After all, you are driving, they don’t want to distract you too much, and also, depending on your
speed, they haven’t got much time to tell you before you flash by. That’s why if the message is ‘slow down’, they better keep it short and sweet.

So, it’s quite an art to convey a critical message in a few short words, or phrases. So that brings me back to the message shown in the picture, which is one of my favourites. It says ‘Portugal chama. Protega os seus. Não atire beatas.’ They do translate this into English on the signs as well. They say ‘Portugal calls. Protect your own. Don’t throw out cigarette butts’. Great message, seeing as fires very seldom start in nature on their own. In fact, there’s as much chance that you, or more critically, a tree, will get struck by lightning, than a fire will just spring to life spontaneously of its own accord. I’m afraid it’s far more likely that it’s our doing.

However, the reason I’m telling you all this is that I love word play and there’s a wonderful play on words in the Portuguese version that doesn’t translate to English, and seeing as The Portugal News aims to get you the lowdown on what’s going on in the country, I thought I’d let you in on it. You see, ‘chama’ in Portuguese as well as meaning ‘calls’, also means ‘flame’. It would be more grammatically correct if they had said ‘Portugal em chamas’ (Portugal in flames). But you see, they are saying both things at once. Portugal is on fire, and also, that it’s calling for your help. Brilliant.

Of course, for this story I’ve looked into it and it turns out ‘Portugal Chama’, is a nationwide campaign by the government, and by a long list of Portuguese companies to raise awareness about the risk of fire in the country in the summer months. So, they catch people’s attention when they are driving, and also when they stop to drink coffee, as the messages can be found on sugar packets as well.

They remind people to be careful, and to think about what they are doing. Don’t throw out cigarette butts, but also, if you are working with machinery out in the fields (which in the summer are all dry and like tinderboxes just waiting for a spark) then you should remember to always take a fire extinguisher with you, and make sure you have your phone to call 112 if things get out of hand.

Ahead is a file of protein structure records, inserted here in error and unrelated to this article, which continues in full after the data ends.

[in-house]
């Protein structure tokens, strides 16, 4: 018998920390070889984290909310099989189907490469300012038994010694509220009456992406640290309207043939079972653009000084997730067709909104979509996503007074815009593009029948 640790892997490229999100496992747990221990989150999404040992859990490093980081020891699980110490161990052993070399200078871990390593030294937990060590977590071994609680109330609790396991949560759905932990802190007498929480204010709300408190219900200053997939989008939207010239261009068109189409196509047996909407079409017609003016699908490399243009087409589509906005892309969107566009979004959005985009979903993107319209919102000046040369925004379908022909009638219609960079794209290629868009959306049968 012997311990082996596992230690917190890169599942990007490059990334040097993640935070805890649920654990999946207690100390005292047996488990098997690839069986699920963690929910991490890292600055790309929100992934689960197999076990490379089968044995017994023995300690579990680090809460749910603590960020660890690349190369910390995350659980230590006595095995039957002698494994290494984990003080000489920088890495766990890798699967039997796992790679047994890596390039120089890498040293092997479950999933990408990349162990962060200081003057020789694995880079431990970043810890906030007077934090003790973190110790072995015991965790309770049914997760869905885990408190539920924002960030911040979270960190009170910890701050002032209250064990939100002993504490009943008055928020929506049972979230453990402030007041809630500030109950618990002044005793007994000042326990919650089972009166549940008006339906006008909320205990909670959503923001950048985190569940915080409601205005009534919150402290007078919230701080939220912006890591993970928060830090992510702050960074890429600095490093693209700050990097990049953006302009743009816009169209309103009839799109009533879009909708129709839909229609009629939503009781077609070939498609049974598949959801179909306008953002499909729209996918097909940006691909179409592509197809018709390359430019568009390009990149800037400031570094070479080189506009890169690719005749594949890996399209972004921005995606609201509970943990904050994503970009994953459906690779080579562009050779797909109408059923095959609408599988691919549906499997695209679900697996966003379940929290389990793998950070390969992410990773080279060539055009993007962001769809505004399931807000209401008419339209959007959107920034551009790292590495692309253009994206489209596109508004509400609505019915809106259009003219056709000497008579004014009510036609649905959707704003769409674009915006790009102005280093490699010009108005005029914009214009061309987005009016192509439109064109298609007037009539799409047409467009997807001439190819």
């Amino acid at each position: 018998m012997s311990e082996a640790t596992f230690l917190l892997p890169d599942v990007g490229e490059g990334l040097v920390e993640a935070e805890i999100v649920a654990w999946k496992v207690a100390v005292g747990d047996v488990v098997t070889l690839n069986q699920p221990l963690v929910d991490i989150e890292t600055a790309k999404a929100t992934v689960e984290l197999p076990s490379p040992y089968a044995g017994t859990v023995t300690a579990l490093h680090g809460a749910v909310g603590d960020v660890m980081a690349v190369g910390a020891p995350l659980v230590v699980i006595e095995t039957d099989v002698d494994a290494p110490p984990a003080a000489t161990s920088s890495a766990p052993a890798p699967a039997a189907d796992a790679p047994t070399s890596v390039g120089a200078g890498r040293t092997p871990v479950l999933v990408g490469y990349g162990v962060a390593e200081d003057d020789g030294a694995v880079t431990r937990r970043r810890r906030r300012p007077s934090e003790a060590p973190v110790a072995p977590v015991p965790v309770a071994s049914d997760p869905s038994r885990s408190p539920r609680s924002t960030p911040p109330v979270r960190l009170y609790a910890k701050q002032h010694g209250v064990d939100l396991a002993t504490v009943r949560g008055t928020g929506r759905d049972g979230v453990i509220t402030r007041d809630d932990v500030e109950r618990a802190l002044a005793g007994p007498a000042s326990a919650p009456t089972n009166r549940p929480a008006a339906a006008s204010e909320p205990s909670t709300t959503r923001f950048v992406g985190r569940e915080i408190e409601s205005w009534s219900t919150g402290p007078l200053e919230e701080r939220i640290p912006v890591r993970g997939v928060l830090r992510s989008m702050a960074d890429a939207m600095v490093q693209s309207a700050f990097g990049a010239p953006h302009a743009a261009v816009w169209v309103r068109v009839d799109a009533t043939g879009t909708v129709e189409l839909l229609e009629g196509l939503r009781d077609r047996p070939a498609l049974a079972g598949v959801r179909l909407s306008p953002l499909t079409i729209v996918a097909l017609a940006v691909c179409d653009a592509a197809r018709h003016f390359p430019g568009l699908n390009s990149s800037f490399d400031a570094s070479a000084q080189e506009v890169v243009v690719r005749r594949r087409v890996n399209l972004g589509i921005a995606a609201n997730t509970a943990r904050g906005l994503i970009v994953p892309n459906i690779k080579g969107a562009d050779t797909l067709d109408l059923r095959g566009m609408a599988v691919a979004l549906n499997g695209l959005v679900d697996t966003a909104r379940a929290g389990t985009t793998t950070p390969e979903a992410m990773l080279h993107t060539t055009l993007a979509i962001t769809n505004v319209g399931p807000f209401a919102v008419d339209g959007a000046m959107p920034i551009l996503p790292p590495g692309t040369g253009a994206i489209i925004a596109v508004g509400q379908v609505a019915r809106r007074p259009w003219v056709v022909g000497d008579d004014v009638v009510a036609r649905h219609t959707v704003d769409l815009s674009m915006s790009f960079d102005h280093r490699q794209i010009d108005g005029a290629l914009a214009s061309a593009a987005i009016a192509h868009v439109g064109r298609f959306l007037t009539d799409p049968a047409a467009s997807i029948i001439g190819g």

I did originally think when I saw the sign that it must be the work of the utter genius, who, to remind people to drive carefully, thought up the slogan that lit up the flashboards at Christmas time last year. I’m sure you remember, it said ‘O melhor presente é estar presente’. Which of course translates to ‘The best present is to be present’. Just great.

In a few short words it cuts right to the crux of the matter. That’s enough to make even Speedy Gonzalez, on his rush to buy a last minute gift, think twice. And realise the most important thing is to make sure you are careful. After all, we don’t often think about it, but when we get behind the wheel we are hurtling our rather fragile meat skeletons around at breakneck speeds inside a tiny metal cage. There’s all sorts of things that can go wrong. We need to pay attention.

But also, what’s the best thing about a present? I’m sure you’ve all heard the expression ‘It’s not the gift, it’s the thought that counts’.

And it’s true. Some of the best and most hilarious presents I’ve ever received were when somebody ran out of time and came around on Christmas day with an assortment of bubble gum packets and Coca-Cola cans wrapped in paper towels, - that they got last minute at the only thing left open, the petrol station. It’s not the gifts we want really. The most valuable commodity has always been and will always be - attention.

Really be with the people around you and let them know you love them. That’s the most precious present there is.

All that in just one line!